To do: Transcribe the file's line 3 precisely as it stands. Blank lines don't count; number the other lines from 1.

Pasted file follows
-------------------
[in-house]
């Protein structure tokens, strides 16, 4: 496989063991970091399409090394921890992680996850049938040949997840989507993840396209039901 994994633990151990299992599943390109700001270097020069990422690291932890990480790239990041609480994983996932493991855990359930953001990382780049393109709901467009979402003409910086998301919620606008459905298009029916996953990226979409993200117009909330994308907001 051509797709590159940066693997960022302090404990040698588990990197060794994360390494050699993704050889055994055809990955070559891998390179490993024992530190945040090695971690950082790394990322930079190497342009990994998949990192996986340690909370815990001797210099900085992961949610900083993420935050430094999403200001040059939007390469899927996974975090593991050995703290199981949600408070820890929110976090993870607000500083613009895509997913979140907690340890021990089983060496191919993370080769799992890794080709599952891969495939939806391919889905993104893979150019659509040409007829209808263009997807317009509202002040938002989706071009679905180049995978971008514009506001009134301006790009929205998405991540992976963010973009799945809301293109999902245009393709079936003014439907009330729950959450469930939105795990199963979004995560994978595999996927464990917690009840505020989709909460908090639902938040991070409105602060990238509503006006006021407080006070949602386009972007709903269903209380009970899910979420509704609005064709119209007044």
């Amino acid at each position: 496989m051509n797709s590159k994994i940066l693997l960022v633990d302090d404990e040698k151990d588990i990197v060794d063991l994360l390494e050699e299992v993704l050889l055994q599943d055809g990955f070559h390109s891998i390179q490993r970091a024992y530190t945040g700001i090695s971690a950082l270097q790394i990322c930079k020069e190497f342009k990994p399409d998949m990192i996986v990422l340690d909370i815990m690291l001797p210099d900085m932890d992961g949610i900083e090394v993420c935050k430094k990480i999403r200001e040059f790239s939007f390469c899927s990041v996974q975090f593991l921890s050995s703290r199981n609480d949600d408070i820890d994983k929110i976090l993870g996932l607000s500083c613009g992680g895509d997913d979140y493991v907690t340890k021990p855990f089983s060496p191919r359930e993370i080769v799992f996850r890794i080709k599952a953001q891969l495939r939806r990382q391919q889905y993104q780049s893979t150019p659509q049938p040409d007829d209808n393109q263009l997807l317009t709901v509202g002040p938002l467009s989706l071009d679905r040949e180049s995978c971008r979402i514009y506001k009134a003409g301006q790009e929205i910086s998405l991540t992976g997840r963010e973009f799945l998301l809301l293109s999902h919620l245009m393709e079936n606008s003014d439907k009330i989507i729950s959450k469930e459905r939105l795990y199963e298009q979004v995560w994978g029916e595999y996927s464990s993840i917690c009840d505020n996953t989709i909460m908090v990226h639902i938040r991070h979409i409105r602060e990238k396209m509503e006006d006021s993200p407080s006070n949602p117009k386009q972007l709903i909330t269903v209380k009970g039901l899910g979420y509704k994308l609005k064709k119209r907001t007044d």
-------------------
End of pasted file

């Amino acid at each position: 496989m051509n797709s590159k994994i940066l693997l960022v633990d302090d404990e040698k151990d588990i990197v060794d063991l994360l390494e050699e299992v993704l050889l055994q599943d055809g990955f070559h390109s891998i390179q490993r970091a024992y530190t945040g700001i090695s971690a950082l270097q790394i990322c930079k020069e190497f342009k990994p399409d998949m990192i996986v990422l340690d909370i815990m690291l001797p210099d900085m932890d992961g949610i900083e090394v993420c935050k430094k990480i999403r200001e040059f790239s939007f390469c899927s990041v996974q975090f593991l921890s050995s703290r199981n609480d949600d408070i820890d994983k929110i976090l993870g996932l607000s500083c613009g992680g895509d997913d979140y493991v907690t340890k021990p855990f089983s060496p191919r359930e993370i080769v799992f996850r890794i080709k599952a953001q891969l495939r939806r990382q391919q889905y993104q780049s893979t150019p659509q049938p040409d007829d209808n393109q263009l997807l317009t709901v509202g002040p938002l467009s989706l071009d679905r040949e180049s995978c971008r979402i514009y506001k009134a003409g301006q790009e929205i910086s998405l991540t992976g997840r963010e973009f799945l998301l809301l293109s999902h919620l245009m393709e079936n606008s003014d439907k009330i989507i729950s959450k469930e459905r939105l795990y199963e298009q979004v995560w994978g029916e595999y996927s464990s993840i917690c009840d505020n996953t989709i909460m908090v990226h639902i938040r991070h979409i409105r602060e990238k396209m509503e006006d006021s993200p407080s006070n949602p117009k386009q972007l709903i909330t269903v209380k009970g039901l899910g979420y509704k994308l609005k064709k119209r907001t007044d």